The Fix: Don’t dwell on yourself during video calls. Instead, focus on the coworkers and what’s being discussed. You could request to turn off your camera (if it’s allowed) and choose audio-only.
Even better, determine if the details you want to share mandate calling a meeting or perhaps you could just write an email. Don’t forget to take breaks between meetings.
You’re Less Active
One of the major challenges of working from your home office is the lack of movement. A sedentary lifestyle is known to lead to many health issues like weight gain and back, neck, and shoulder pain.
When you worked in the office, you walked to your car, maybe took the stairs to your workplace. Maybe you went for lunch outside the office and probably walked around a lot. Now that things have changed and you don’t move as much as you used to, you might feel more exhausted.
The Fix: Consider switching between standing and sitting while working. Schedule time to go to the gym or work out at home. You could start your day with morning runs or end it with a walk in the park or around the neighborhood.
Alternatively, work from a coworking space, where you get to walk to and from. Another great option is to buy a fitness device like Fitbit to monitor your steps and help you achieve your fitness goals.
A Blue Jeans study found that remote workers are logging an additional 3.13 hours on average every day working remotely. Those who report being significantly productive log 4.64 extra hours per day. Overworking is counterproductive and usually leads to fatigue.
When working from home, there’s always the pressure to prove performance and productivity, which forces remote workers to work extra hours. Add this to the fact that it’s tougher to switch off from work while working from home, and you can understand why it’s easy to overwork.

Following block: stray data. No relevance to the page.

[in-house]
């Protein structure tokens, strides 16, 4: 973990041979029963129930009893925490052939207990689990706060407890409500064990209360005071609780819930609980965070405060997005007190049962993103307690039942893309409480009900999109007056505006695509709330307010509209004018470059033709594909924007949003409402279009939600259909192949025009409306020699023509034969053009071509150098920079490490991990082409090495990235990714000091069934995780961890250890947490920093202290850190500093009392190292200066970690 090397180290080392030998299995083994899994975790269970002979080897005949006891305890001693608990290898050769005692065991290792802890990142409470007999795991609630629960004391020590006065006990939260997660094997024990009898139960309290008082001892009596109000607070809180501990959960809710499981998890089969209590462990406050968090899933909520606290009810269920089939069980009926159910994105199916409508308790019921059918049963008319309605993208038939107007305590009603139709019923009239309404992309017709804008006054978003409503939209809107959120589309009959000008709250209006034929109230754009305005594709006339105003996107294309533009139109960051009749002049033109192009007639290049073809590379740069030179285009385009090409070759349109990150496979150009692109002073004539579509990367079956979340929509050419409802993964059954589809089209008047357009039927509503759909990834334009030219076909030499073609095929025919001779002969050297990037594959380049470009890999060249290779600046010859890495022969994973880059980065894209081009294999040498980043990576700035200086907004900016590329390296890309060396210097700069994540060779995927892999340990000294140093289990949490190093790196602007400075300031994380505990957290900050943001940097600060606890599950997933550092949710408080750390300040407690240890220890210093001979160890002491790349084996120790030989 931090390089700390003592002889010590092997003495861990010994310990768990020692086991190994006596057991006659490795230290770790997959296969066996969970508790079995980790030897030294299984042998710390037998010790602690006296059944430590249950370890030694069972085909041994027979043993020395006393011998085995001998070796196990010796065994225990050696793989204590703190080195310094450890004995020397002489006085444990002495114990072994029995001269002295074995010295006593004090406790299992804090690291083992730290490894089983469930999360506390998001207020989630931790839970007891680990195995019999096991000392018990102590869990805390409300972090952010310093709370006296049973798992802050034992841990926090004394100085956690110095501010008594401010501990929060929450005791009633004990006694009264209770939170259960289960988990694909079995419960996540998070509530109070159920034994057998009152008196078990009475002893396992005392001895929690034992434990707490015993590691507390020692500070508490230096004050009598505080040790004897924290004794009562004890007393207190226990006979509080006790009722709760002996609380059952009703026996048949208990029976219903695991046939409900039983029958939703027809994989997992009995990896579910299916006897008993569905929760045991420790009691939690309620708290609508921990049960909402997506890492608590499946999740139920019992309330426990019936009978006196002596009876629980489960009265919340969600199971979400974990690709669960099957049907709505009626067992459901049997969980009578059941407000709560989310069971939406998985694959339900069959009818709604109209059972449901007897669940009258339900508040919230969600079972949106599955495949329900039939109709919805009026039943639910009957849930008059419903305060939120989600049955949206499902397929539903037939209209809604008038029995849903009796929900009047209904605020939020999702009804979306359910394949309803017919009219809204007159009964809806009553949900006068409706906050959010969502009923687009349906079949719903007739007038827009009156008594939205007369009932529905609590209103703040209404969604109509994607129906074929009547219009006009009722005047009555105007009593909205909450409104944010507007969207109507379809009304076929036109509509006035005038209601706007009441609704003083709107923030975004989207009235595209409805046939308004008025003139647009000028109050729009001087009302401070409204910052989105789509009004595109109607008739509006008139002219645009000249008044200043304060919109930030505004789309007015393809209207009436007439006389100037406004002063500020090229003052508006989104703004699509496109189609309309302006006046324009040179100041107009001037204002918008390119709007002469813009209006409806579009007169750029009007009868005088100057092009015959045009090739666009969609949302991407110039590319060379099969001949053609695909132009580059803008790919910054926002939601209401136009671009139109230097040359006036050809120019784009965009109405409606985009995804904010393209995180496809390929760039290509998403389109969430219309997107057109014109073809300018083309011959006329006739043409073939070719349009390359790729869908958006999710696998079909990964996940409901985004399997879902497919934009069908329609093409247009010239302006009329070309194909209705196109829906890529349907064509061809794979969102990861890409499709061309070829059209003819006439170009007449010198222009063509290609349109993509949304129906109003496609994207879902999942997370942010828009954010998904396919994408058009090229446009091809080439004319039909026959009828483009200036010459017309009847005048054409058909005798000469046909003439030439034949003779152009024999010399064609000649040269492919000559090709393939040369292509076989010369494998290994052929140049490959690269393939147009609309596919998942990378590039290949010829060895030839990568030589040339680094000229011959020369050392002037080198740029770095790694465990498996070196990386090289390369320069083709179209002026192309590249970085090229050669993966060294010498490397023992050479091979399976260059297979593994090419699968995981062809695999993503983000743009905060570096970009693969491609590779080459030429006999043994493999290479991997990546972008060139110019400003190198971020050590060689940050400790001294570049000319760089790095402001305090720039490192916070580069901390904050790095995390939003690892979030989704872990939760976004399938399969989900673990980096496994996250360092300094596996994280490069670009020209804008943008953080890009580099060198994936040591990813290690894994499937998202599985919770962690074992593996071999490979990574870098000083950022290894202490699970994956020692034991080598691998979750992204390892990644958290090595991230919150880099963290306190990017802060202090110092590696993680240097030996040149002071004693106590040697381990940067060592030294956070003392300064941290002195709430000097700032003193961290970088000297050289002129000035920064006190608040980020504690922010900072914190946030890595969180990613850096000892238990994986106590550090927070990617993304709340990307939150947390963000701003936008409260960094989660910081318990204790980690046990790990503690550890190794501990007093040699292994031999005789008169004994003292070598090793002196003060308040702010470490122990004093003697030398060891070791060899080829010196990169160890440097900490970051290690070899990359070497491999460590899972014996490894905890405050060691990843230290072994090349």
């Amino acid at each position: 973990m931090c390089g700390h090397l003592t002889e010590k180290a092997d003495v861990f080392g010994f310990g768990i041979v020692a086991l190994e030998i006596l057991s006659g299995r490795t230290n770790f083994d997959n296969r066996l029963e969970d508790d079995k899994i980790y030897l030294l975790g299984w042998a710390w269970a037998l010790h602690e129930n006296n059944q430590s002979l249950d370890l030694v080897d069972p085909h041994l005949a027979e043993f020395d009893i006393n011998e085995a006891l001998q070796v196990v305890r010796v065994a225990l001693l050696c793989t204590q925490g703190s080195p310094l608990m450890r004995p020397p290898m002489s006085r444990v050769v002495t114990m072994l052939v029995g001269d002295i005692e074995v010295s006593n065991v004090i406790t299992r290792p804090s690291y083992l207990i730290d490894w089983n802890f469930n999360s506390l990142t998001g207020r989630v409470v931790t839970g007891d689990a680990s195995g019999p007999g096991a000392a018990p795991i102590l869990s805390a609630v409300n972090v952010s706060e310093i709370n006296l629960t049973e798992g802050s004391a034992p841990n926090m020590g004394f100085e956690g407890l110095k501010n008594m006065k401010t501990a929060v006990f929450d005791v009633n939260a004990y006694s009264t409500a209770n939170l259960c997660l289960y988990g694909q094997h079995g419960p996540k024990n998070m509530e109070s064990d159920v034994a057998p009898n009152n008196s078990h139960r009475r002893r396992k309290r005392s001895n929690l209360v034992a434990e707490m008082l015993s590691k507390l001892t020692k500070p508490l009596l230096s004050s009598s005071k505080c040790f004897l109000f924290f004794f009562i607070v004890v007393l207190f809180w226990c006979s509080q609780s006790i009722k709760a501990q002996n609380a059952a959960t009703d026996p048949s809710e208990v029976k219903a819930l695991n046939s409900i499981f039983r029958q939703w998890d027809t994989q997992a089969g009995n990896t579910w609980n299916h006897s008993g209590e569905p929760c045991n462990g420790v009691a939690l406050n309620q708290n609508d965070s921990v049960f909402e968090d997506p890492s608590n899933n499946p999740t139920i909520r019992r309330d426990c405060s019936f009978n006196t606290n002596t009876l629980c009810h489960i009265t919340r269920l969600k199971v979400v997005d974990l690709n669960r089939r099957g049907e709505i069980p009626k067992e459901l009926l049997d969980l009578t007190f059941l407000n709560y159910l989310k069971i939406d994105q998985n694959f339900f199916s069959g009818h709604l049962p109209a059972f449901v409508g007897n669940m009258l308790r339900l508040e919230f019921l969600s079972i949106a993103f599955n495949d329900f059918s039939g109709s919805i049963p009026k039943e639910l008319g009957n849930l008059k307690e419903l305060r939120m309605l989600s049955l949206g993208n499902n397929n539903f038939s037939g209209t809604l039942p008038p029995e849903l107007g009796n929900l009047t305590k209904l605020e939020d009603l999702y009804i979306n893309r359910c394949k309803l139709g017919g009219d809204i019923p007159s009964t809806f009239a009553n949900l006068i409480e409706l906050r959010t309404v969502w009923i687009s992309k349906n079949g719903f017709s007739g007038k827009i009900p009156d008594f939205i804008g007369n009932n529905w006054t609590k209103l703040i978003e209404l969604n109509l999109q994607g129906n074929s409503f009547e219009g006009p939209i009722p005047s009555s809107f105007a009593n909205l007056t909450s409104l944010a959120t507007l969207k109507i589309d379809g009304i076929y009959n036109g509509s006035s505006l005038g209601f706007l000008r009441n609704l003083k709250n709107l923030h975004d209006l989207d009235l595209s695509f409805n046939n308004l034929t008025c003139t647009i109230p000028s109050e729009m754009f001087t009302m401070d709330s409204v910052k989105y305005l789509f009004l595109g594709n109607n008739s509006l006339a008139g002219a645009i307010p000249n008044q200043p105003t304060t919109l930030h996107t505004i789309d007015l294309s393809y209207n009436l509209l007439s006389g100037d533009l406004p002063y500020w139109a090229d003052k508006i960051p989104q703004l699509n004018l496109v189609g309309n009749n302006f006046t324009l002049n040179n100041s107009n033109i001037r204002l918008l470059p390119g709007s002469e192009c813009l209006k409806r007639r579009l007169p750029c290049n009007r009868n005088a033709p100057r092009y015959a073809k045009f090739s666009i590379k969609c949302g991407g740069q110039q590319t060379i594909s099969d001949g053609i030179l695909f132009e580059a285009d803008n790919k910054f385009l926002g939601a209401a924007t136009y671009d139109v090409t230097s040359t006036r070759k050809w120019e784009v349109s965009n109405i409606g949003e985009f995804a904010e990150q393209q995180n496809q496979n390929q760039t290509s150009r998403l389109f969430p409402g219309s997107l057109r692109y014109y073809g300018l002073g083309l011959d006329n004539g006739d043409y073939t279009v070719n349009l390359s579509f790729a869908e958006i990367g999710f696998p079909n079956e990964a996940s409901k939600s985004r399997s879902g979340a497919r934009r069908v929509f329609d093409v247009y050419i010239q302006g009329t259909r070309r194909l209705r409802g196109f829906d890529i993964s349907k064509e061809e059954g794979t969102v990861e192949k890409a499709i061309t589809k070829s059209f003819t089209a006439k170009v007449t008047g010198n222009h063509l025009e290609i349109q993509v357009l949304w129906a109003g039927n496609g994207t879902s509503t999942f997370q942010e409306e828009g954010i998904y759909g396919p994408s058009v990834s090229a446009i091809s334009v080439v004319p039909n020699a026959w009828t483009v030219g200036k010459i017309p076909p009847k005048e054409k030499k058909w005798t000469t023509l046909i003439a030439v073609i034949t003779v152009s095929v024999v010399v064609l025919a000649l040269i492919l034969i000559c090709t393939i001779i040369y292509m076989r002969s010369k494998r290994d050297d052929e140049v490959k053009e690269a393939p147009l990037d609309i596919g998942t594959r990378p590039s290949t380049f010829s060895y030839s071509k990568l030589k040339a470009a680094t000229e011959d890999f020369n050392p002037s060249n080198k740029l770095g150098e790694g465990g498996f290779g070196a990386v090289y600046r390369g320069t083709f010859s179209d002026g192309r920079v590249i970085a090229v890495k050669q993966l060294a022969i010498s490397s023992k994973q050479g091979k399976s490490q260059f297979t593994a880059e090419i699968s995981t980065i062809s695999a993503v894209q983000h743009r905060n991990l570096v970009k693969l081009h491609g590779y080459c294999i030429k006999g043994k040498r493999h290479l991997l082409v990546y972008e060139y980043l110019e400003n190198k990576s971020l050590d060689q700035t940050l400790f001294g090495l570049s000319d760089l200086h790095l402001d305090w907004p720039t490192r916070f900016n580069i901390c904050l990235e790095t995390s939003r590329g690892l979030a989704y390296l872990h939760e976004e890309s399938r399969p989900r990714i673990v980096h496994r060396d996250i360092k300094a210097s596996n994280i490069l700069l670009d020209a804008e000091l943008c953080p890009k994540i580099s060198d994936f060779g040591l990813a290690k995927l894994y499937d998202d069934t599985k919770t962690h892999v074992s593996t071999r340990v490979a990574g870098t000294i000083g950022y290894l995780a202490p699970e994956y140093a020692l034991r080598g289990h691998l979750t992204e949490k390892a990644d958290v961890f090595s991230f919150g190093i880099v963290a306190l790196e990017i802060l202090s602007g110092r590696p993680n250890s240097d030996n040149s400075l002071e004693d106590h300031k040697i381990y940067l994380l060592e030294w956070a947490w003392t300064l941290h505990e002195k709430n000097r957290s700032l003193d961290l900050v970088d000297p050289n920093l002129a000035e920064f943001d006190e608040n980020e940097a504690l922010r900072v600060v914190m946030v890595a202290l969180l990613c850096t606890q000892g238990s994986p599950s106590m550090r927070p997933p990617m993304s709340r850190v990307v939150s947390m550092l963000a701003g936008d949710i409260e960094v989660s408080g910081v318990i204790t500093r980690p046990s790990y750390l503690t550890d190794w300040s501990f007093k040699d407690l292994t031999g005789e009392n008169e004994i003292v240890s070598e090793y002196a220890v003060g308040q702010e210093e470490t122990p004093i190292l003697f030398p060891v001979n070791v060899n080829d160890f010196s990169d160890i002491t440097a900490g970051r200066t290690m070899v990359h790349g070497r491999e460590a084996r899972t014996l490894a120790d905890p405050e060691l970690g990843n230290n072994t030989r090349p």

The Fix: First off, learn to take multiple breaks throughout your workday. Compare time tracking software and invest in one that notifies you of every hour worked, even when you’re offline. This way, it becomes easier to know if you’ve spent too much time on a particular project/task.
Don’t forget to set aside some “me time” to do other things you enjoy in life.
Make Working Remotely Enjoyable
Undoubtedly, remote work remains the key to the success of enterprises in today’s complex and constantly evolving business world. However, while providing flexible work experiences, remote workers tend to work longer hours, which can affect their work-life balance.
With less physical activity and social interaction, plus spending hours staring at computer screens, remote working can be exhausting. Understanding why you’re feeling fatigued and identifying ways to manage your experience can go a long way in ensuring you enjoy this new work model.
For further reading: The Pros and Cons of Working from Home.